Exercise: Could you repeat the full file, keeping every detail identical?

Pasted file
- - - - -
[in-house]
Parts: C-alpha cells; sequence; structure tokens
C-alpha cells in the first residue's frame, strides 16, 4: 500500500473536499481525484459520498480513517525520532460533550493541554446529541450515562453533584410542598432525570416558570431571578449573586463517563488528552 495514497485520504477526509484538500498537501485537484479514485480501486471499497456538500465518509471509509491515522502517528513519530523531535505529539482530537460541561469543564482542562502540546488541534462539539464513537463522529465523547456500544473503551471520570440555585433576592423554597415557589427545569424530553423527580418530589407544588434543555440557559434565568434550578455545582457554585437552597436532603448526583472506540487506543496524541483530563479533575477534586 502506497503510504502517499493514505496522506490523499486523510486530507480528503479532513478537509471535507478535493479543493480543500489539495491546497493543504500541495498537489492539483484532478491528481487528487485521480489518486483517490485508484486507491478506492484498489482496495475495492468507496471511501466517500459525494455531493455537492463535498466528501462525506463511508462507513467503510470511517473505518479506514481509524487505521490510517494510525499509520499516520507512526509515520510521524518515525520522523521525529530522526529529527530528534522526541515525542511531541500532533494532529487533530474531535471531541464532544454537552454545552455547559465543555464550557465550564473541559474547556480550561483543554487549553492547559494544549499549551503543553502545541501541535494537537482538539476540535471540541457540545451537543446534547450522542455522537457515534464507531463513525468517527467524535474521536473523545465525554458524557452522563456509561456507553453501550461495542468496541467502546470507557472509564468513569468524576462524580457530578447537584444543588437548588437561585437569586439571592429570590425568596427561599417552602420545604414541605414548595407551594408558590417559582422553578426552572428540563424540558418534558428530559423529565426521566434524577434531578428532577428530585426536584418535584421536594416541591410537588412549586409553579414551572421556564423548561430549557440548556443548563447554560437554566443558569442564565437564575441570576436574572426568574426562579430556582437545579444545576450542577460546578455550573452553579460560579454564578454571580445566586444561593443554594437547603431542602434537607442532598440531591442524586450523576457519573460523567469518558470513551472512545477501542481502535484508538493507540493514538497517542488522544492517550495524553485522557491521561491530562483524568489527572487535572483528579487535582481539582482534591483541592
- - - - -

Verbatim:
[in-house]
Parts: C-alpha cells; sequence; structure tokens
C-alpha cells in the first residue's frame, strides 16, 4: 500500500473536499481525484459520498480513517525520532460533550493541554446529541450515562453533584410542598432525570416558570431571578449573586463517563488528552 495514497485520504477526509484538500498537501485537484479514485480501486471499497456538500465518509471509509491515522502517528513519530523531535505529539482530537460541561469543564482542562502540546488541534462539539464513537463522529465523547456500544473503551471520570440555585433576592423554597415557589427545569424530553423527580418530589407544588434543555440557559434565568434550578455545582457554585437552597436532603448526583472506540487506543496524541483530563479533575477534586 502506497503510504502517499493514505496522506490523499486523510486530507480528503479532513478537509471535507478535493479543493480543500489539495491546497493543504500541495498537489492539483484532478491528481487528487485521480489518486483517490485508484486507491478506492484498489482496495475495492468507496471511501466517500459525494455531493455537492463535498466528501462525506463511508462507513467503510470511517473505518479506514481509524487505521490510517494510525499509520499516520507512526509515520510521524518515525520522523521525529530522526529529527530528534522526541515525542511531541500532533494532529487533530474531535471531541464532544454537552454545552455547559465543555464550557465550564473541559474547556480550561483543554487549553492547559494544549499549551503543553502545541501541535494537537482538539476540535471540541457540545451537543446534547450522542455522537457515534464507531463513525468517527467524535474521536473523545465525554458524557452522563456509561456507553453501550461495542468496541467502546470507557472509564468513569468524576462524580457530578447537584444543588437548588437561585437569586439571592429570590425568596427561599417552602420545604414541605414548595407551594408558590417559582422553578426552572428540563424540558418534558428530559423529565426521566434524577434531578428532577428530585426536584418535584421536594416541591410537588412549586409553579414551572421556564423548561430549557440548556443548563447554560437554566443558569442564565437564575441570576436574572426568574426562579430556582437545579444545576450542577460546578455550573452553579460560579454564578454571580445566586444561593443554594437547603431542602434537607442532598440531591442524586450523576457519573460523567469518558470513551472512545477501542481502535484508538493507540493514538497517542488522544492517550495524553485522557491521561491530562483524568489527572487535572483528579487535582481539582482534591483541592